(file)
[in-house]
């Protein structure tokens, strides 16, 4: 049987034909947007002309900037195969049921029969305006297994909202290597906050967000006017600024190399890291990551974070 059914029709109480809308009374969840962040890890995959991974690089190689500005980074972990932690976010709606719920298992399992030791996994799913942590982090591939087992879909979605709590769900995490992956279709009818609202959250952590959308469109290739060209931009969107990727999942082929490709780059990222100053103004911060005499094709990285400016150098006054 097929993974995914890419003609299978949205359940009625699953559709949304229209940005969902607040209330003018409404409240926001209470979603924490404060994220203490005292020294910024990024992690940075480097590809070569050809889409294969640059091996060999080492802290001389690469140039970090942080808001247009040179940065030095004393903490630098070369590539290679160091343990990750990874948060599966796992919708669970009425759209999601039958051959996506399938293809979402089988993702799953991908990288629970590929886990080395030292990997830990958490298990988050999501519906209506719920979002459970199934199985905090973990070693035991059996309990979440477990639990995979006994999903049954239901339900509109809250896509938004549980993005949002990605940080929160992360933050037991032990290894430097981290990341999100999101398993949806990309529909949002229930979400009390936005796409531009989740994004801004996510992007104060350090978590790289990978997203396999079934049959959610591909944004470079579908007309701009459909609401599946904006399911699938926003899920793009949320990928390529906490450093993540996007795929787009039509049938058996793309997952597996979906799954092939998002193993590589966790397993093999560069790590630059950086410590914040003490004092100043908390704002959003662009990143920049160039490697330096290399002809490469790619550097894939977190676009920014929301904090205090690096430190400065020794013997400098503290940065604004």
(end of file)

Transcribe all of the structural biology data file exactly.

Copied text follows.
[in-house]
């Protein structure tokens, strides 16, 4: 049987034909947007002309900037195969049921029969305006297994909202290597906050967000006017600024190399890291990551974070 059914029709109480809308009374969840962040890890995959991974690089190689500005980074972990932690976010709606719920298992399992030791996994799913942590982090591939087992879909979605709590769900995490992956279709009818609202959250952590959308469109290739060209931009969107990727999942082929490709780059990222100053103004911060005499094709990285400016150098006054 097929993974995914890419003609299978949205359940009625699953559709949304229209940005969902607040209330003018409404409240926001209470979603924490404060994220203490005292020294910024990024992690940075480097590809070569050809889409294969640059091996060999080492802290001389690469140039970090942080808001247009040179940065030095004393903490630098070369590539290679160091343990990750990874948060599966796992919708669970009425759209999601039958051959996506399938293809979402089988993702799953991908990288629970590929886990080395030292990997830990958490298990988050999501519906209506719920979002459970199934199985905090973990070693035991059996309990979440477990639990995979006994999903049954239901339900509109809250896509938004549980993005949002990605940080929160992360933050037991032990290894430097981290990341999100999101398993949806990309529909949002229930979400009390936005796409531009989740994004801004996510992007104060350090978590790289990978997203396999079934049959959610591909944004470079579908007309701009459909609401599946904006399911699938926003899920793009949320990928390529906490450093993540996007795929787009039509049938058996793309997952597996979906799954092939998002193993590589966790397993093999560069790590630059950086410590914040003490004092100043908390704002959003662009990143920049160039490697330096290399002809490469790619550097894939977190676009920014929301904090205090690096430190400065020794013997400098503290940065604004």